Content is king on the intarwebs. Advancements in technology allow anyone to take video or photos anytime anywhere. That doesn’t mean you should. Just like firearms training, you don’t want to learn from amateurs or poor trainers, so why settle for bad photography and video?
Here’s my best advice for those of you that do it on the gun range: Leave it to the professionals. I can’t tell you how many hundreds of hours of footage and tens of thousands of pictures I’ve taken at classes. Even with all of that, I’d be surprised if 2% of that ever gets publicized. Why? Because a lot of it is irrelevant.
Look at the best trainers out there. Look at the gun porn. Those teachers and companies have professionals working with them so that they continue to have the appeal that goes along with their firearms expertise. Manufacturers have full on marketing budgets and agencies that specialize in studio photography. The picture of your rifle leaning up against the dishwasher next to the dog bowl isn’t appealing.
Yes, good photography isn’t cheap, especially these days when everyone thinks that imaging is free. But sell one rifle or enroll one extra student and the shoot is paid for.
Another way to look at it is to think of it like a wedding. You want shots that best represent the day, right? Pro-shooters can do that for you. The difference is that (most) wedding photographers are not at risk of catching frag. And yeah, I’ve caught many ricochets during the course of filming. It’s still safer than drunk Cousin Eddie at the reception.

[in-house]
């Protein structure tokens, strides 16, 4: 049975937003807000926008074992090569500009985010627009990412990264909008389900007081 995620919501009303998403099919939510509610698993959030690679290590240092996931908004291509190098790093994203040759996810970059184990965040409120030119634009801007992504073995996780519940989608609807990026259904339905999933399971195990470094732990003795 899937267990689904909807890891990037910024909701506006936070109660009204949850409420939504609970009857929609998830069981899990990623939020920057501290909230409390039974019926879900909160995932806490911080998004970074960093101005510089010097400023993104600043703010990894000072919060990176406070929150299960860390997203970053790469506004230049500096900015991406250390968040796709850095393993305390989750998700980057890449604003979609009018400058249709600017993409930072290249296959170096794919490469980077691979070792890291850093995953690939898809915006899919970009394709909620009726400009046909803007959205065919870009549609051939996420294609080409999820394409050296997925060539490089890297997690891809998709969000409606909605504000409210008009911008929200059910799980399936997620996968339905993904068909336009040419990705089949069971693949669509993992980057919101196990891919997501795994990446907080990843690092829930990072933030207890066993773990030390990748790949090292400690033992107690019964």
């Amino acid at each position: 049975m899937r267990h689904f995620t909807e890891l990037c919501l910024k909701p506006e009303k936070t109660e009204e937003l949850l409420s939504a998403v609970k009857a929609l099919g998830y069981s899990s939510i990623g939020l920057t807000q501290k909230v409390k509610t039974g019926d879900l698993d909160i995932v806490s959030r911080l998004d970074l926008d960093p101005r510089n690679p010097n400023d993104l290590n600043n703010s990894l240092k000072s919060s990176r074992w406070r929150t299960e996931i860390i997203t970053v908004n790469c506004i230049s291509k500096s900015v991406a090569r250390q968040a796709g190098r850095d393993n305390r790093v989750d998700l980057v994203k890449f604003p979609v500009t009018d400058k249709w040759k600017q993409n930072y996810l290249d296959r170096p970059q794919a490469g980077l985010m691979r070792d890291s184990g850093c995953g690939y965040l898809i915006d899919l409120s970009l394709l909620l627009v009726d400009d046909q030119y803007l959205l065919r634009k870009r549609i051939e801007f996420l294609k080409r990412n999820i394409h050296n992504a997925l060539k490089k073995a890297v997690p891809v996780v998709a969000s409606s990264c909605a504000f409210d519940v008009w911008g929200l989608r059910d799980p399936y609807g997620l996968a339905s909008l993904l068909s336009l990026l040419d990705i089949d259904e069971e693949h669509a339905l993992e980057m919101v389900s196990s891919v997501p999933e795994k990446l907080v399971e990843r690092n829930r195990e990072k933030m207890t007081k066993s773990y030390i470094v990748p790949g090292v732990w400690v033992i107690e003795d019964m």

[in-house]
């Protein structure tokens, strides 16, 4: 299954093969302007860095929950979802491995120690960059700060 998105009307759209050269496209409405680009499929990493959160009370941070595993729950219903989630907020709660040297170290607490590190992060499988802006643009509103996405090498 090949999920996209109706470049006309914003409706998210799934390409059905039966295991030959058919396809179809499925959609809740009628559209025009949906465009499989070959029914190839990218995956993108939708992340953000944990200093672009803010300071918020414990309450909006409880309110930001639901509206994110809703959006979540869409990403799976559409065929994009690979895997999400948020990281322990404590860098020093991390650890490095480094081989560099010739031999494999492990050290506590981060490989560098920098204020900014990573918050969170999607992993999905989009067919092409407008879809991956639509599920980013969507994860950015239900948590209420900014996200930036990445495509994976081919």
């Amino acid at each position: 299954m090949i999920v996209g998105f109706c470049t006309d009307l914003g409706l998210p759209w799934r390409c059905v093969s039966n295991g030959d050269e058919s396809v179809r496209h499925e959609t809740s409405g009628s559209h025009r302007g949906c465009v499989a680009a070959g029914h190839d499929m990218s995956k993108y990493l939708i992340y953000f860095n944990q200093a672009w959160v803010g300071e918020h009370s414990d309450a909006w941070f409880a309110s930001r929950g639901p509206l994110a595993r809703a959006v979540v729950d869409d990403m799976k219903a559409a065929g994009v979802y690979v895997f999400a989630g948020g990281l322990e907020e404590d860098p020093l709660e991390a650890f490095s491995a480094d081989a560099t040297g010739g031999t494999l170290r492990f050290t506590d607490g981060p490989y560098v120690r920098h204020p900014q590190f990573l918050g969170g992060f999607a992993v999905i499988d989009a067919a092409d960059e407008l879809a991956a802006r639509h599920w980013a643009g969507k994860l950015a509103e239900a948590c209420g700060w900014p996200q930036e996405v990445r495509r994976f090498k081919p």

All of that said, if you ABSOLUTELY need to take pictures and video of your class, your students, your buddies, whatever…here are some tips that will help:
- If you are the person filming, please do us all a favor and shut the fuck up
- Most cameras do not have wind screens and guess where it’s windy: on the range. Being unable to hear what is being said make the video useless and the sound is distracting
- Just because you have iMovie installed does not mean you are a filmmaker.
- Do not use video effects. No one wants to see a star wipe or fake nightvision. Effects aren’t needed if the footage is quality
- If you use your mobile phone and shoot in portrait mode, you should have your phone smashed, followed by your fingers
- Get a tripod
- Learn how to trim the crap out of the video. No one wants to see 45 seconds of you reaching your natural point of aim while you lay in the bed of your truck waiting to take your shot. 44 seconds of that is crap. Believe me. (and looking at you slap the trigger, I know you missed the shot…just saying)
- A 30-60 second intro full of titles for your youtube channel is stupid. 5-10 seconds max. If that.
- No promotional video needs to be longer than 2 minutes. Ever.
- Bad pictures, overexposed pictures, pictures that don’t evoke a feeling all serve to discredit your group.
- Bad pictures of products reflect the fact that you either 1. don’t want to pay for good pictures or 2. think you can do it yourself. You can’t.
I’m always happy to lend my services to anyone that wants high quality images of what they do because a lot of times, it’s just easier for everyone involved. Plus, it takes a lot of stress off of your shoulders.
But this isn’t a post to troll for clients. Those of us in the creative services take what we do seriously, and we’re here to help. All you gotta do is ask.
Matt Stagliano is a photographer first, and firearms / outdoors enthusiast second. His work has appeared in countless magazines and online outlets such as RECOIL, SKILLSET, Guns & Ammo, Concealment, Breach Bang Clear, Ammoland, and others. He spends most of his time running Stonetree Creative, a full service portrait studio in Maine when he is not on assignment as Firelance Media. Learn more about Stonetree online or follow him on Instagram (@stonetreecreative). On Facebook here.